The first time I ever made mussels, I was in college. It was my sophomore year and I was sharing a 2 bedroom/2 bathroom suite with three other girls in a building called The Dakota. I remember the name mostly because on parent's visitation day, one of the girl's father commented that our building was a "very famous" one and that he thought "someone famous once lived" there.
I remember humoring him when he said this, even though I knew that he was really thinking of John Lennon's Dakota by Central Park, not our mid-century Washington, DC condo. He was one of those terrible dads who earlier that summer had used my roommate's social security number to get himself a credit card, but on that day, everyone was all smiles so I figured I ought not rock the boat.
Of the four girls, I was the only one who ever really used the kitchen. My favorite roommate spent all her time with her boyfriend. The fourth roommate seemed to be perpetually going on or returning from overseas expeditions. And the other girl (the one with the deadbeat dad) stuck to an odd diet of Skippy peanut butter, white bread, and frozen vegetarian nuggets that she defrosted in the microwave.
I was fine with this arrangement, which left me with a full kitchen (with dishwasher and trash disposal!) and fridge all to myself (except for the nuggets), and spent most of my days baking cakes, roasting chickens, and stirring large pots of risotto.
I'd been cooking quite a bit since I was in high school, but until then I'd never really cooked any seafood by myself. Lately though, each time I went grocery shopping, I felt myself being drawn towards the large fresh seafood counter. It took me a while to work up the courage, but I finally did it; marching straight up to the counter one afternoon, I stared at the options trying to make a decision. Before I was ready, the fishmonger caught me by surprise, and in a panic I pointed to the first thing I saw: a bed of shiny blue-black mussels tied in little net sacks and piled like pebbles on the ice.
"Can I have one of those?" I asked.
He picked up a sack and swung it before me, "It's two pounds. That enough?" I nodded quickly and watched as wrapped them into a bundle of brown paper.
I felt like a grown-up as I leaned over the counter to grab the package they way my mother always did. I was a grown-up lady, buying seafood at the supermarket.
Back in my dorm that evening, I cleaned the mussels in the sink like I'd seen my mother do, scrubbing them with a wet paper towel and pulling off the little fuzzy beards that cling to the end. I heated my biggest pot and added half a bottle of white wine (purchased with my old fake ID, of course), a roughly chopped onion, a few garlic cloves, and a big handful of parsley. I then dropped the mussels in, wincing a bit as the pebbles hit the hard bottom with a clang, and slammed on the top.
When my roommate came home a bit later she found me sitting alone at the table, book in hand with a glass of white wine and my giant plate of mussels. She fixed herself a peanut butter sandwich and joined me. Looking from my plate to her sandwich, she shook her head.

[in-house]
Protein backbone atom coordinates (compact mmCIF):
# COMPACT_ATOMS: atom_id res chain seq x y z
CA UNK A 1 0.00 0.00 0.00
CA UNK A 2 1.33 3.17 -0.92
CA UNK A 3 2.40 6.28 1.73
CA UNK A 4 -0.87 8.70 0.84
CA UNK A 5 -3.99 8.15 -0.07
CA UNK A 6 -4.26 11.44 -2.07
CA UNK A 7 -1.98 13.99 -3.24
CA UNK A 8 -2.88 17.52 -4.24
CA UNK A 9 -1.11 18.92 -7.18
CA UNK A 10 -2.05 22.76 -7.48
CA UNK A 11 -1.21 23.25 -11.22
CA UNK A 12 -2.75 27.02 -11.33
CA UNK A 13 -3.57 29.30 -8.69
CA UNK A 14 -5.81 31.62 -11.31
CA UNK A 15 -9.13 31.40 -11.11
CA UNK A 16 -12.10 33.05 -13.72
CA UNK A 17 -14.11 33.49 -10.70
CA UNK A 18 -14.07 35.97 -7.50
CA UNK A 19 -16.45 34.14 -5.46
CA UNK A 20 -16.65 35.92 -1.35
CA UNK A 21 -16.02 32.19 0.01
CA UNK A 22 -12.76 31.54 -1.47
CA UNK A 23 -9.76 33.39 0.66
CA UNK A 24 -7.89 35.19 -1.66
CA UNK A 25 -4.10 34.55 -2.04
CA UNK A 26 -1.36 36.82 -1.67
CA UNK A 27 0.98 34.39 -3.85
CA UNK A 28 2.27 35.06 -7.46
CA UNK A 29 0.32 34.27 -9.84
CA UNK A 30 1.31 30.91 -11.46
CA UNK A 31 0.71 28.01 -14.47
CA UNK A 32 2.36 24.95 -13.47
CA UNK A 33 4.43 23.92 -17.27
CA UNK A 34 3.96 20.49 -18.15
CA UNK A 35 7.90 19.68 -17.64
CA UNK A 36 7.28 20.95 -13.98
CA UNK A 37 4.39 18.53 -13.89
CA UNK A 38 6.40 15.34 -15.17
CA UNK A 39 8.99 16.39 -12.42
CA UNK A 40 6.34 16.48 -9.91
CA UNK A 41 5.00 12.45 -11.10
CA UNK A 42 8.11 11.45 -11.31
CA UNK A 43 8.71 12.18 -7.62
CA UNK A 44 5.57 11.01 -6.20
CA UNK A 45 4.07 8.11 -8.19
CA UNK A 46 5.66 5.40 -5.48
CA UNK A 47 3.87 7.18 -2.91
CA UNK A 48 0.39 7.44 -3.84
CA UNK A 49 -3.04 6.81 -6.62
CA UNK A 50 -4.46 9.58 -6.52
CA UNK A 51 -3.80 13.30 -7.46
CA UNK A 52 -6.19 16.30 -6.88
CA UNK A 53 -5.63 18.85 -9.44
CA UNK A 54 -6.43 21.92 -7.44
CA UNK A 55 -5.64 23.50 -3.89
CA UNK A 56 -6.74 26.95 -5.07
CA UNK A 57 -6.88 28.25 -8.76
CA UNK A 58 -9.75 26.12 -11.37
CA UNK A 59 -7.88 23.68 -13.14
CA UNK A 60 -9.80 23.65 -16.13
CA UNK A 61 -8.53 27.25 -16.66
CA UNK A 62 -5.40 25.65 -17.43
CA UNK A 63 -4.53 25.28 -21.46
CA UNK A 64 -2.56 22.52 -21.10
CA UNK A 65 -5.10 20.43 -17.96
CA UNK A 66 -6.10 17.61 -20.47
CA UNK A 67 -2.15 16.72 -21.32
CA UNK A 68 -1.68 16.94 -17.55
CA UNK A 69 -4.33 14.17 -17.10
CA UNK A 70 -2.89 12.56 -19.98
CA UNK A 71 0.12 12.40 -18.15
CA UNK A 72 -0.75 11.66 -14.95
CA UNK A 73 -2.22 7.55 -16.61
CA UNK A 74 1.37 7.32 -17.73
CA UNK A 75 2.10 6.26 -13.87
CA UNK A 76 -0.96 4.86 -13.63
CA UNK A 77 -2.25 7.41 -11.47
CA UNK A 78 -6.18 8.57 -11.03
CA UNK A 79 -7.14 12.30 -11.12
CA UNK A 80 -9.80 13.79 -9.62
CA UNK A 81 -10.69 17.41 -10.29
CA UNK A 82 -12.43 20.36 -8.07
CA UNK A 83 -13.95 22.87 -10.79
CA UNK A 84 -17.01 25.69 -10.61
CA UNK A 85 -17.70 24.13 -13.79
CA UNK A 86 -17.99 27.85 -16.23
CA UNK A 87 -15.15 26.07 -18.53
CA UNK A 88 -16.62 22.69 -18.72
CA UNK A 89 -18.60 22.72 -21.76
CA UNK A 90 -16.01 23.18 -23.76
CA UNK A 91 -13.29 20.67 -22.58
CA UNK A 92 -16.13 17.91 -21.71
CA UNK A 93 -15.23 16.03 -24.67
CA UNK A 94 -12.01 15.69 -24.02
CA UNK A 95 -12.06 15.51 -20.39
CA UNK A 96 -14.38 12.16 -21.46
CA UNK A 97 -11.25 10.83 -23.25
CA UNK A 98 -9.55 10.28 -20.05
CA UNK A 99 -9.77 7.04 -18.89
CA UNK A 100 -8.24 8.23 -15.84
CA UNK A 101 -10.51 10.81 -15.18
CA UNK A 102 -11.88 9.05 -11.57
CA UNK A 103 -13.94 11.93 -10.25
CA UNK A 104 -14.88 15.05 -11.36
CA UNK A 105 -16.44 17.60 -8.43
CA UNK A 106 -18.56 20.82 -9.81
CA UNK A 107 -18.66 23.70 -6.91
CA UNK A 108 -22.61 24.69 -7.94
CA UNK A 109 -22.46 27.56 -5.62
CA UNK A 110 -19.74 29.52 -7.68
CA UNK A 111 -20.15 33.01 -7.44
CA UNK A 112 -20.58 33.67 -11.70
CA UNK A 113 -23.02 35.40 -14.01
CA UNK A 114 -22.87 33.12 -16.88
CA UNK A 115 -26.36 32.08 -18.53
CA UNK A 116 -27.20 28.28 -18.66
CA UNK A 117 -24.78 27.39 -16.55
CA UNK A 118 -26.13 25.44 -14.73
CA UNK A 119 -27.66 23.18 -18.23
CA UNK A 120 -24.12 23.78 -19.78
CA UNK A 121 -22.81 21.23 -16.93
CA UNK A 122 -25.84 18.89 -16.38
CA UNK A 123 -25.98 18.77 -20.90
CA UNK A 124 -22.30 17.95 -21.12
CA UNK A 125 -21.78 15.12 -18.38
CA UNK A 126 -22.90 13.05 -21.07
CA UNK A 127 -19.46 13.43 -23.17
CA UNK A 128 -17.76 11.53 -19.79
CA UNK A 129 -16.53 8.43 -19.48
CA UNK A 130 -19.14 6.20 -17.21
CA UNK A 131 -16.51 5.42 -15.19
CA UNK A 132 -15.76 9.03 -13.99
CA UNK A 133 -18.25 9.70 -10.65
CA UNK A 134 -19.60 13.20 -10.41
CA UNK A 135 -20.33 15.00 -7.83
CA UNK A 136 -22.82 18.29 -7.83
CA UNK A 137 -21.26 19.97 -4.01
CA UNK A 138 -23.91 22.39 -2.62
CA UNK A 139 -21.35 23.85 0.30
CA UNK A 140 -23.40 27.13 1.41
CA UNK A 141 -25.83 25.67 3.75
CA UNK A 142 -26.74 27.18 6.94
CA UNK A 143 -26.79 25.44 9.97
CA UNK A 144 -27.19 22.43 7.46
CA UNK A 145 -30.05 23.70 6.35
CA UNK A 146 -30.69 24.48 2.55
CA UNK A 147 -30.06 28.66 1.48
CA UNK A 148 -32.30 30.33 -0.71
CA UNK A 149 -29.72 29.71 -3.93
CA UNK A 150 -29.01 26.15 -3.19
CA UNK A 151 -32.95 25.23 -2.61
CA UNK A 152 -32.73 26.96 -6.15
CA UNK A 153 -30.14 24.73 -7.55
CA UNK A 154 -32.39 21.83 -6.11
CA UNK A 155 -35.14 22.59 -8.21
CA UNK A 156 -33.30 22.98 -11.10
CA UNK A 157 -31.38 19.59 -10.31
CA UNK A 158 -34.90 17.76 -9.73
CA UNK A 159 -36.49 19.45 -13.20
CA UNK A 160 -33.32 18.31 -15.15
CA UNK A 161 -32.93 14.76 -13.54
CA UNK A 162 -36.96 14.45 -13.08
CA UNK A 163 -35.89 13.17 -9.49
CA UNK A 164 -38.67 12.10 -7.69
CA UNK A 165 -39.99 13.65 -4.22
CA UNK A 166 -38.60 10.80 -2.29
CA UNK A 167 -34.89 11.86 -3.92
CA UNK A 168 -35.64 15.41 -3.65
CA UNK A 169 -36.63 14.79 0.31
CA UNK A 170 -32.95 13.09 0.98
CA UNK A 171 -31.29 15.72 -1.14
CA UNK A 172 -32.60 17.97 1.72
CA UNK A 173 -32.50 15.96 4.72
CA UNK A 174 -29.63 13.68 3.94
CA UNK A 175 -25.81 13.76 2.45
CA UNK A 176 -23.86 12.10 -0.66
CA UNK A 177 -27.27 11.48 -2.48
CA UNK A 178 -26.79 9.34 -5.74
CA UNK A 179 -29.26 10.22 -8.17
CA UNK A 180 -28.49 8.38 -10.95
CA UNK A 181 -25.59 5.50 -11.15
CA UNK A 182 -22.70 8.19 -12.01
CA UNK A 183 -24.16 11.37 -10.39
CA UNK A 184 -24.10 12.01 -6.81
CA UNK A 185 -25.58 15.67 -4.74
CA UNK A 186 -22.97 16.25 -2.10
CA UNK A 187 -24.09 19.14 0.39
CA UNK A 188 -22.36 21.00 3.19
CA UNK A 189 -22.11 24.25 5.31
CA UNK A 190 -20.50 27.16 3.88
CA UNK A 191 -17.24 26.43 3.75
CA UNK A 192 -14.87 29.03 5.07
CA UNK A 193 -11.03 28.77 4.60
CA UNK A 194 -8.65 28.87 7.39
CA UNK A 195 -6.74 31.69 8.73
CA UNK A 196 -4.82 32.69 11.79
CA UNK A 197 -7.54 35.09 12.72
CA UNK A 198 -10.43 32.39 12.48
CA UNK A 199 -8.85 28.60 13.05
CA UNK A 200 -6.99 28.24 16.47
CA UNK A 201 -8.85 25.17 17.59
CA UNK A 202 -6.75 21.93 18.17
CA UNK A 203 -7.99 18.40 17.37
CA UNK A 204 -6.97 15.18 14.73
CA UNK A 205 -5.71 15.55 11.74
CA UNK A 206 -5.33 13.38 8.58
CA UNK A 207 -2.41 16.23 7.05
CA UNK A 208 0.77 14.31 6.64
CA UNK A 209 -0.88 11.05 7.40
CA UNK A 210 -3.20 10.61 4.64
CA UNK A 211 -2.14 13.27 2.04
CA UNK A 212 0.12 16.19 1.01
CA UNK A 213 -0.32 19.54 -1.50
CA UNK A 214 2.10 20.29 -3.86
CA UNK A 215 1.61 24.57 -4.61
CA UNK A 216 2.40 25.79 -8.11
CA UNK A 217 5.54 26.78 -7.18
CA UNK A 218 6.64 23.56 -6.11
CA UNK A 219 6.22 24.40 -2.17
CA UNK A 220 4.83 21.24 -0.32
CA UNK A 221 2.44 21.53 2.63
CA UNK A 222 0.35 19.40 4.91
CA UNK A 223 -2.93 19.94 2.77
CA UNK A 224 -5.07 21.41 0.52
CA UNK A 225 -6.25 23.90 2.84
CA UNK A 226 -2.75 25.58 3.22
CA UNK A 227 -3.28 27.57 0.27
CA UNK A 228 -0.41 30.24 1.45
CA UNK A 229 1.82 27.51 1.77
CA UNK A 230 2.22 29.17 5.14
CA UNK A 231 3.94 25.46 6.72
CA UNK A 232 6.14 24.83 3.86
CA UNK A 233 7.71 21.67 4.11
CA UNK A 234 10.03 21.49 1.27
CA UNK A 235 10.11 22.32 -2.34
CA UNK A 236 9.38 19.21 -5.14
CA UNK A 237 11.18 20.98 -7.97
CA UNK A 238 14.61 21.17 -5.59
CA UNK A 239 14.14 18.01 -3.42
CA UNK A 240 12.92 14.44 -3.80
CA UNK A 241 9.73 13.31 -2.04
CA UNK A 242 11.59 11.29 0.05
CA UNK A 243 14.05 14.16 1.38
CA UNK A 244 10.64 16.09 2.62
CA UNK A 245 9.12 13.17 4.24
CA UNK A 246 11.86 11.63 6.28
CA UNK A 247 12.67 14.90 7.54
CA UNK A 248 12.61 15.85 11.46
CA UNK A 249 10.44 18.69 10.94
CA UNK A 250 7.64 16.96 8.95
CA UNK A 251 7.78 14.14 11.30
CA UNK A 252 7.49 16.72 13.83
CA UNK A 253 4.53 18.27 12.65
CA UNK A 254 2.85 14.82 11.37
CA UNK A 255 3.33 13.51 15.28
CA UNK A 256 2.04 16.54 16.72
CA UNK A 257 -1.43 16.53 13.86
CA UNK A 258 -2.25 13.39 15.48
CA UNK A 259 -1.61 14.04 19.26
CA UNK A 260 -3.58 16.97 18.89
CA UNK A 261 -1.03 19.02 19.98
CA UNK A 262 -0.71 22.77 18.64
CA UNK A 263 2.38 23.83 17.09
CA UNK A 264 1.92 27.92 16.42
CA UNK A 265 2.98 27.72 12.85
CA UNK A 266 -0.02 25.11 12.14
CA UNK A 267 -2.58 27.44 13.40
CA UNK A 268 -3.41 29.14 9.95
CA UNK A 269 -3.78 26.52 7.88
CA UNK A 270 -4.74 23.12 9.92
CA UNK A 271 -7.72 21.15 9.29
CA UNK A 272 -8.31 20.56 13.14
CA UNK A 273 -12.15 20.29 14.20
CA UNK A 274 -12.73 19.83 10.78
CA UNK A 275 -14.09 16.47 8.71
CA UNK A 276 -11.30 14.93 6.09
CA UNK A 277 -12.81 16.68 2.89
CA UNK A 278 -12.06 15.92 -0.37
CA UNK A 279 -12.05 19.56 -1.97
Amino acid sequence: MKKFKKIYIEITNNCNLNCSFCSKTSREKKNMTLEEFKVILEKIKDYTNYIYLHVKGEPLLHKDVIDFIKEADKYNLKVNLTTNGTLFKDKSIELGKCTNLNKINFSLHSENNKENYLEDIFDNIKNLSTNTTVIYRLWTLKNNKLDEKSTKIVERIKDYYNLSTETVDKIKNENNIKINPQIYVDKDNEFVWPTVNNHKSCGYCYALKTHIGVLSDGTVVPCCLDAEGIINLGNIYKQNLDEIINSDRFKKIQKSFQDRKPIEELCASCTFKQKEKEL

"You're so much more mature than the rest of us!"
"I'm not, " I replied, acknowledging the fact that I'd skipped class to go to the market. "I just have totally different priorities."
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Steamed Mussels with White Wine, Bacon & Rosemary
Serves 2 as an entree, 4 as an appetizer
2 pounds mussels
3 tablespoons olive oil
4 strips center-cut bacon, cut into 1/2 pieces
2 large shallots, thinly sliced
5 large garlic cloves, smashed
1/2 teaspoon crushed red pepper flakes
2-3 whole sprigs, fresh rosemary (can sub 1/4 cup dried rosemary)
2 tablespoons minced Italian parsley
2.5 cups dry white wine (such as Sauvignon Blanc)
3 tablespoons butter
Fresh ground pepper
1. Scrub and debeard the mussels under cold water. Discard any that are cracked or which do not close completely after being touched. (If using frozen mussels, let thaw before rinsing and cooking.) Set aside.
2. In a large dutch oven or other heavy bottomed pot, heat 3 tablespoons o of olive oil over medium heat. Add the pieces of bacon and let cook until fat is rendered and bacon is crisp.
3. Add the shallots and garlic and saute until shallots are transluscent and garlic has just a hint of color (about 2-3 minutes).
4. Add wine, red pepper, and rosemary and bring to a simmer. When the wine is boiling, add the mussels to the pot and cover. Let mussels steam for 2-3 minutes, then use a spoon to toss. Recover and let steam for an additional 4 minutes, until most of the mussels have opened all the way. (there may be a couple that don't open)
5. Use a slotted spoon to remove the mussels to a large bowl. Discard any mussels that didn't open all the way during cooking.
6. Return the pot with the broth to the flame and whisk in the butter and parsley. Season with salt and pepper. Let simmer for 2-3 minutes until slightly reduced.
Pour broth over the mussels and serve with a warmed French baguette or roasted potatoes (you need something to soak up that amazing broth!)